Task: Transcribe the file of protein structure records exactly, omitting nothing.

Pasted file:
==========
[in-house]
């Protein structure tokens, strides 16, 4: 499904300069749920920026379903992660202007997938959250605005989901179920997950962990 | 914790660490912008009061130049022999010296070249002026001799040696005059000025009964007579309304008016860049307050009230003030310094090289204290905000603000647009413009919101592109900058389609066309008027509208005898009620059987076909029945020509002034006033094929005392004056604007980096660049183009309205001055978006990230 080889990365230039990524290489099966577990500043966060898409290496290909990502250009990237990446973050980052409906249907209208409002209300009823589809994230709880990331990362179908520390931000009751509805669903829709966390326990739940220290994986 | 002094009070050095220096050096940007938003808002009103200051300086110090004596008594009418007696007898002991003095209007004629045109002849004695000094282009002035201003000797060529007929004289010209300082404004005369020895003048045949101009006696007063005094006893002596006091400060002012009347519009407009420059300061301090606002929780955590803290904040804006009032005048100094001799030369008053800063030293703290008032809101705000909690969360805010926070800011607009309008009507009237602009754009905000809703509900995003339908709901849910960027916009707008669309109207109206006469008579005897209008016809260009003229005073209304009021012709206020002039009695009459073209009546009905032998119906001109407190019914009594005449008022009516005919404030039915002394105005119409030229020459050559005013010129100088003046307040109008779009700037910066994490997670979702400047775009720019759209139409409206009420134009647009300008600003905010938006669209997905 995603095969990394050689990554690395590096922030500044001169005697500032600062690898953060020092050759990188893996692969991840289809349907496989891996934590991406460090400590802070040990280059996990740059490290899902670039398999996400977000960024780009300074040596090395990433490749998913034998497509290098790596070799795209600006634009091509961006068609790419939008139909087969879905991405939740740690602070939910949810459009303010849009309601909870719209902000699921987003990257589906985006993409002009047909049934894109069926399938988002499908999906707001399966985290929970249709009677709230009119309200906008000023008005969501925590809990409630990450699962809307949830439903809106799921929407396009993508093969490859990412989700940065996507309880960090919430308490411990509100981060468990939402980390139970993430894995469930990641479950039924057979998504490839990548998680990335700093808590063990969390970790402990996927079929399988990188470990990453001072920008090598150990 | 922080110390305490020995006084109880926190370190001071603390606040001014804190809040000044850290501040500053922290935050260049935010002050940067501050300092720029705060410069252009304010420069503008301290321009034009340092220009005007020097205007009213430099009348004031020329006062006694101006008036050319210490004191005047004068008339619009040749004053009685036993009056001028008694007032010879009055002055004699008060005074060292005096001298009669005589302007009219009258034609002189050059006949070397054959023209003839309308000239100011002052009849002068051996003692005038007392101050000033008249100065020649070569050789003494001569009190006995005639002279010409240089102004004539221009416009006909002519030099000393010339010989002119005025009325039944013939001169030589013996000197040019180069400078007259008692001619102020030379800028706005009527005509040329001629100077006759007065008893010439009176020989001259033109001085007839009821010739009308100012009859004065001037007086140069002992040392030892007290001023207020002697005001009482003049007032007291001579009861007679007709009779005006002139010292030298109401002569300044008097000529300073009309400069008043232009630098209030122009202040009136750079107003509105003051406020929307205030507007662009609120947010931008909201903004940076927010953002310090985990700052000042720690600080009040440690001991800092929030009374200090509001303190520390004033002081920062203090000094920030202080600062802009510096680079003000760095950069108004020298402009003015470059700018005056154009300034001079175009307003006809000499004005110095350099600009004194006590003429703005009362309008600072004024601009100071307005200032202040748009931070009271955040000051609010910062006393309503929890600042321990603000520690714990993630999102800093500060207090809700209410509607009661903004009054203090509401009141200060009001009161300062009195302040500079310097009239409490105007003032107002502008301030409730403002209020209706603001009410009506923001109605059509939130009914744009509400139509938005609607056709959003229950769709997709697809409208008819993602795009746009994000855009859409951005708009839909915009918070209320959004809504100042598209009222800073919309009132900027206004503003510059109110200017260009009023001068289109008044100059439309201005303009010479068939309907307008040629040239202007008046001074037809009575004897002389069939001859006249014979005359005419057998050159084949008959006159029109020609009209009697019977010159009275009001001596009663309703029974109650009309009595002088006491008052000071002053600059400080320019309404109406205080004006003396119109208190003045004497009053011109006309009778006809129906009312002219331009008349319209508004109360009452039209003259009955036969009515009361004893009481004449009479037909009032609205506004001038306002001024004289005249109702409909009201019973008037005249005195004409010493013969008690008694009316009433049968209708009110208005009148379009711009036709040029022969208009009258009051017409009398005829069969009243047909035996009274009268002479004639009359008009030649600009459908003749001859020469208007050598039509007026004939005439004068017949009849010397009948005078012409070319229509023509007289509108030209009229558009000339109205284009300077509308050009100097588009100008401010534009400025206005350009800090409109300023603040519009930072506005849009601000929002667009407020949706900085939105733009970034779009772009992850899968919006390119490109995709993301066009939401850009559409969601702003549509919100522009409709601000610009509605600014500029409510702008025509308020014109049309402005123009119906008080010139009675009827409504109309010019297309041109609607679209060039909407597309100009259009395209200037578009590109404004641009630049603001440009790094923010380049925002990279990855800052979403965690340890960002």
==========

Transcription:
[in-house]
């Protein structure tokens, strides 16, 4: 499904300069749920920026379903992660202007997938959250605005989901179920997950962990 | 914790660490912008009061130049022999010296070249002026001799040696005059000025009964007579309304008016860049307050009230003030310094090289204290905000603000647009413009919101592109900058389609066309008027509208005898009620059987076909029945020509002034006033094929005392004056604007980096660049183009309205001055978006990230 080889990365230039990524290489099966577990500043966060898409290496290909990502250009990237990446973050980052409906249907209208409002209300009823589809994230709880990331990362179908520390931000009751509805669903829709966390326990739940220290994986 | 002094009070050095220096050096940007938003808002009103200051300086110090004596008594009418007696007898002991003095209007004629045109002849004695000094282009002035201003000797060529007929004289010209300082404004005369020895003048045949101009006696007063005094006893002596006091400060002012009347519009407009420059300061301090606002929780955590803290904040804006009032005048100094001799030369008053800063030293703290008032809101705000909690969360805010926070800011607009309008009507009237602009754009905000809703509900995003339908709901849910960027916009707008669309109207109206006469008579005897209008016809260009003229005073209304009021012709206020002039009695009459073209009546009905032998119906001109407190019914009594005449008022009516005919404030039915002394105005119409030229020459050559005013010129100088003046307040109008779009700037910066994490997670979702400047775009720019759209139409409206009420134009647009300008600003905010938006669209997905 995603095969990394050689990554690395590096922030500044001169005697500032600062690898953060020092050759990188893996692969991840289809349907496989891996934590991406460090400590802070040990280059996990740059490290899902670039398999996400977000960024780009300074040596090395990433490749998913034998497509290098790596070799795209600006634009091509961006068609790419939008139909087969879905991405939740740690602070939910949810459009303010849009309601909870719209902000699921987003990257589906985006993409002009047909049934894109069926399938988002499908999906707001399966985290929970249709009677709230009119309200906008000023008005969501925590809990409630990450699962809307949830439903809106799921929407396009993508093969490859990412989700940065996507309880960090919430308490411990509100981060468990939402980390139970993430894995469930990641479950039924057979998504490839990548998680990335700093808590063990969390970790402990996927079929399988990188470990990453001072920008090598150990 | 922080110390305490020995006084109880926190370190001071603390606040001014804190809040000044850290501040500053922290935050260049935010002050940067501050300092720029705060410069252009304010420069503008301290321009034009340092220009005007020097205007009213430099009348004031020329006062006694101006008036050319210490004191005047004068008339619009040749004053009685036993009056001028008694007032010879009055002055004699008060005074060292005096001298009669005589302007009219009258034609002189050059006949070397054959023209003839309308000239100011002052009849002068051996003692005038007392101050000033008249100065020649070569050789003494001569009190006995005639002279010409240089102004004539221009416009006909002519030099000393010339010989002119005025009325039944013939001169030589013996000197040019180069400078007259008692001619102020030379800028706005009527005509040329001629100077006759007065008893010439009176020989001259033109001085007839009821010739009308100012009859004065001037007086140069002992040392030892007290001023207020002697005001009482003049007032007291001579009861007679007709009779005006002139010292030298109401002569300044008097000529300073009309400069008043232009630098209030122009202040009136750079107003509105003051406020929307205030507007662009609120947010931008909201903004940076927010953002310090985990700052000042720690600080009040440690001991800092929030009374200090509001303190520390004033002081920062203090000094920030202080600062802009510096680079003000760095950069108004020298402009003015470059700018005056154009300034001079175009307003006809000499004005110095350099600009004194006590003429703005009362309008600072004024601009100071307005200032202040748009931070009271955040000051609010910062006393309503929890600042321990603000520690714990993630999102800093500060207090809700209410509607009661903004009054203090509401009141200060009001009161300062009195302040500079310097009239409490105007003032107002502008301030409730403002209020209706603001009410009506923001109605059509939130009914744009509400139509938005609607056709959003229950769709997709697809409208008819993602795009746009994000855009859409951005708009839909915009918070209320959004809504100042598209009222800073919309009132900027206004503003510059109110200017260009009023001068289109008044100059439309201005303009010479068939309907307008040629040239202007008046001074037809009575004897002389069939001859006249014979005359005419057998050159084949008959006159029109020609009209009697019977010159009275009001001596009663309703029974109650009309009595002088006491008052000071002053600059400080320019309404109406205080004006003396119109208190003045004497009053011109006309009778006809129906009312002219331009008349319209508004109360009452039209003259009955036969009515009361004893009481004449009479037909009032609205506004001038306002001024004289005249109702409909009201019973008037005249005195004409010493013969008690008694009316009433049968209708009110208005009148379009711009036709040029022969208009009258009051017409009398005829069969009243047909035996009274009268002479004639009359008009030649600009459908003749001859020469208007050598039509007026004939005439004068017949009849010397009948005078012409070319229509023509007289509108030209009229558009000339109205284009300077509308050009100097588009100008401010534009400025206005350009800090409109300023603040519009930072506005849009601000929002667009407020949706900085939105733009970034779009772009992850899968919006390119490109995709993301066009939401850009559409969601702003549509919100522009409709601000610009509605600014500029409510702008025509308020014109049309402005123009119906008080010139009675009827409504109309010019297309041109609607679209060039909407597309100009259009395209200037578009590109404004641009630049603001440009790094923010380049925002990279990855800052979403965690340890960002």